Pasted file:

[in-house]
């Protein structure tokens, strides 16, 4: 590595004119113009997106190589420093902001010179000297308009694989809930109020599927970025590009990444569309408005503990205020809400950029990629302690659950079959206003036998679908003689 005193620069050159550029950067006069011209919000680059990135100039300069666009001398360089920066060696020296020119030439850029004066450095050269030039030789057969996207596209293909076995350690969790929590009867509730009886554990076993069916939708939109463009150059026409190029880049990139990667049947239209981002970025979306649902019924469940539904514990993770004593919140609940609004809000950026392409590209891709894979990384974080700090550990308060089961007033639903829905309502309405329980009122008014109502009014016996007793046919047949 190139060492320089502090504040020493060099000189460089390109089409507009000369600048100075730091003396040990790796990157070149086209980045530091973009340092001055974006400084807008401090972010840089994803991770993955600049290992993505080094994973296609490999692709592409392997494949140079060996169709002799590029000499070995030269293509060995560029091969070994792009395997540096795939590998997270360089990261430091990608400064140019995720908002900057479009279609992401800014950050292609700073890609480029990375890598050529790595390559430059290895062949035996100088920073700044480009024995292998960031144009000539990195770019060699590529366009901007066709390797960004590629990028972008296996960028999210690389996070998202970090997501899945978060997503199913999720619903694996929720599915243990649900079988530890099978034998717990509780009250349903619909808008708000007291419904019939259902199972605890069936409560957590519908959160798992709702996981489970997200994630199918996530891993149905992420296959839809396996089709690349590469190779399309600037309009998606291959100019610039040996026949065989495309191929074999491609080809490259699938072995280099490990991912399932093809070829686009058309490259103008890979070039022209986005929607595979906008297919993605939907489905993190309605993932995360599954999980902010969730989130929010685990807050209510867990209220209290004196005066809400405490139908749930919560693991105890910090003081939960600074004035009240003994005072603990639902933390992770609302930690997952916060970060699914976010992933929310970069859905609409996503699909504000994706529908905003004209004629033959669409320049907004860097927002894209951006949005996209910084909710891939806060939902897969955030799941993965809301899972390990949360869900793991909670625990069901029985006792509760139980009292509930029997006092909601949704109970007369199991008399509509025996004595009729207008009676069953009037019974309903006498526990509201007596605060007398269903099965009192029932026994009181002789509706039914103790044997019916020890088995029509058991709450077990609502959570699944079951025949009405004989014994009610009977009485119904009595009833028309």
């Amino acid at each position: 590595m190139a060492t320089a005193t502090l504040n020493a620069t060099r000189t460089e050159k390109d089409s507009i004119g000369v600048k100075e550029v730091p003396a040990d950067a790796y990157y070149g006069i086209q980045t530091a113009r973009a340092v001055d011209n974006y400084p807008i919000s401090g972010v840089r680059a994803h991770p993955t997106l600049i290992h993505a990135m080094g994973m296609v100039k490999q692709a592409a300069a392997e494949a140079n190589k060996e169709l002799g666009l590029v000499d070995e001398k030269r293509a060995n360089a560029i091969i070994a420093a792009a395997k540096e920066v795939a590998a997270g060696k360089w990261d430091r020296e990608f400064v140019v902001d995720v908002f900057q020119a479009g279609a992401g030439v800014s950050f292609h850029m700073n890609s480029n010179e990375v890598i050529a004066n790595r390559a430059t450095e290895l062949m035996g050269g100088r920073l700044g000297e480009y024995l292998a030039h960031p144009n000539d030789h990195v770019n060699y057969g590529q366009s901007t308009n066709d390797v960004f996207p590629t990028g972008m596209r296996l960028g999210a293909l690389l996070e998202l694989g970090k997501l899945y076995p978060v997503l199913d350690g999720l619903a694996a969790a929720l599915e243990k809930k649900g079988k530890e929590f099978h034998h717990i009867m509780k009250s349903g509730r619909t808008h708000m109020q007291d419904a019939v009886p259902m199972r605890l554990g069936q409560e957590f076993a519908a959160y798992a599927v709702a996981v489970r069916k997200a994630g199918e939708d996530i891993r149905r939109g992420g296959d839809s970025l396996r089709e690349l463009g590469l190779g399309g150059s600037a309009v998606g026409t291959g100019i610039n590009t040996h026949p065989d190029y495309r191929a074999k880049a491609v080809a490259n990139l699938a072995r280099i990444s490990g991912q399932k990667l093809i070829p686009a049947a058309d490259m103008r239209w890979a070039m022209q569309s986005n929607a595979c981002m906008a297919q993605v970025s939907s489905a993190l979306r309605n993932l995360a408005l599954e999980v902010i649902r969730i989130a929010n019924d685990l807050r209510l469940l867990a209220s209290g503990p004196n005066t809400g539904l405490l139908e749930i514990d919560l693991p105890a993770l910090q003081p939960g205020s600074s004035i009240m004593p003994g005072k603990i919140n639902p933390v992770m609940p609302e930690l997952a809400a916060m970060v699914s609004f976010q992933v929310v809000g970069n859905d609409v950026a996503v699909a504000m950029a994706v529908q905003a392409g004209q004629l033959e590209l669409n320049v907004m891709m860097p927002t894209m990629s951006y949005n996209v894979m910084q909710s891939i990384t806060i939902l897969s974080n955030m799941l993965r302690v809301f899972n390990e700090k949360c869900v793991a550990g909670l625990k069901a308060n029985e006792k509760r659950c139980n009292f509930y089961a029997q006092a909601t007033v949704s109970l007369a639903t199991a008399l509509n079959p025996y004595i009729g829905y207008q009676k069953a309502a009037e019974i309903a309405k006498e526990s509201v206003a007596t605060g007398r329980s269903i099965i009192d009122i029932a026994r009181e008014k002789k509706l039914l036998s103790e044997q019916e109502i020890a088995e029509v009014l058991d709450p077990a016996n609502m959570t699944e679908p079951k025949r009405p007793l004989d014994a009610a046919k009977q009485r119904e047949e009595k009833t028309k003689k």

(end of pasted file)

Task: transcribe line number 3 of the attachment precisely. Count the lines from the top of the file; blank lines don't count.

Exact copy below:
């Amino acid at each position: 590595m190139a060492t320089a005193t502090l504040n020493a620069t060099r000189t460089e050159k390109d089409s507009i004119g000369v600048k100075e550029v730091p003396a040990d950067a790796y990157y070149g006069i086209q980045t530091a113009r973009a340092v001055d011209n974006y400084p807008i919000s401090g972010v840089r680059a994803h991770p993955t997106l600049i290992h993505a990135m080094g994973m296609v100039k490999q692709a592409a300069a392997e494949a140079n190589k060996e169709l002799g666009l590029v000499d070995e001398k030269r293509a060995n360089a560029i091969i070994a420093a792009a395997k540096e920066v795939a590998a997270g060696k360089w990261d430091r020296e990608f400064v140019v902001d995720v908002f900057q020119a479009g279609a992401g030439v800014s950050f292609h850029m700073n890609s480029n010179e990375v890598i050529a004066n790595r390559a430059t450095e290895l062949m035996g050269g100088r920073l700044g000297e480009y024995l292998a030039h960031p144009n000539d030789h990195v770019n060699y057969g590529q366009s901007t308009n066709d390797v960004f996207p590629t990028g972008m596209r296996l960028g999210a293909l690389l996070e998202l694989g970090k997501l899945y076995p978060v997503l199913d350690g999720l619903a694996a969790a929720l599915e243990k809930k649900g079988k530890e929590f099978h034998h717990i009867m509780k009250s349903g509730r619909t808008h708000m109020q007291d419904a019939v009886p259902m199972r605890l554990g069936q409560e957590f076993a519908a959160y798992a599927v709702a996981v489970r069916k997200a994630g199918e939708d996530i891993r149905r939109g992420g296959d839809s970025l396996r089709e690349l463009g590469l190779g399309g150059s600037a309009v998606g026409t291959g100019i610039n590009t040996h026949p065989d190029y495309r191929a074999k880049a491609v080809a490259n990139l699938a072995r280099i990444s490990g991912q399932k990667l093809i070829p686009a049947a058309d490259m103008r239209w890979a070039m022209q569309s986005n929607a595979c981002m906008a297919q993605v970025s939907s489905a993190l979306r309605n993932l995360a408005l599954e999980v902010i649902r969730i989130a929010n019924d685990l807050r209510l469940l867990a209220s209290g503990p004196n005066t809400g539904l405490l139908e749930i514990d919560l693991p105890a993770l910090q003081p939960g205020s600074s004035i009240m004593p003994g005072k603990i919140n639902p933390v992770m609940p609302e930690l997952a809400a916060m970060v699914s609004f976010q992933v929310v809000g970069n859905d609409v950026a996503v699909a504000m950029a994706v529908q905003a392409g004209q004629l033959e590209l669409n320049v907004m891709m860097p927002t894209m990629s951006y949005n996209v894979m910084q909710s891939i990384t806060i939902l897969s974080n955030m799941l993965r302690v809301f899972n390990e700090k949360c869900v793991a550990g909670l625990k069901a308060n029985e006792k509760r659950c139980n009292f509930y089961a029997q006092a909601t007033v949704s109970l007369a639903t199991a008399l509509n079959p025996y004595i009729g829905y207008q009676k069953a309502a009037e019974i309903a309405k006498e526990s509201v206003a007596t605060g007398r329980s269903i099965i009192d009122i029932a026994r009181e008014k002789k509706l039914l036998s103790e044997q019916e109502i020890a088995e029509v009014l058991d709450p077990a016996n609502m959570t699944e679908p079951k025949r009405p007793l004989d014994a009610a046919k009977q009485r119904e047949e009595k009833t028309k003689k």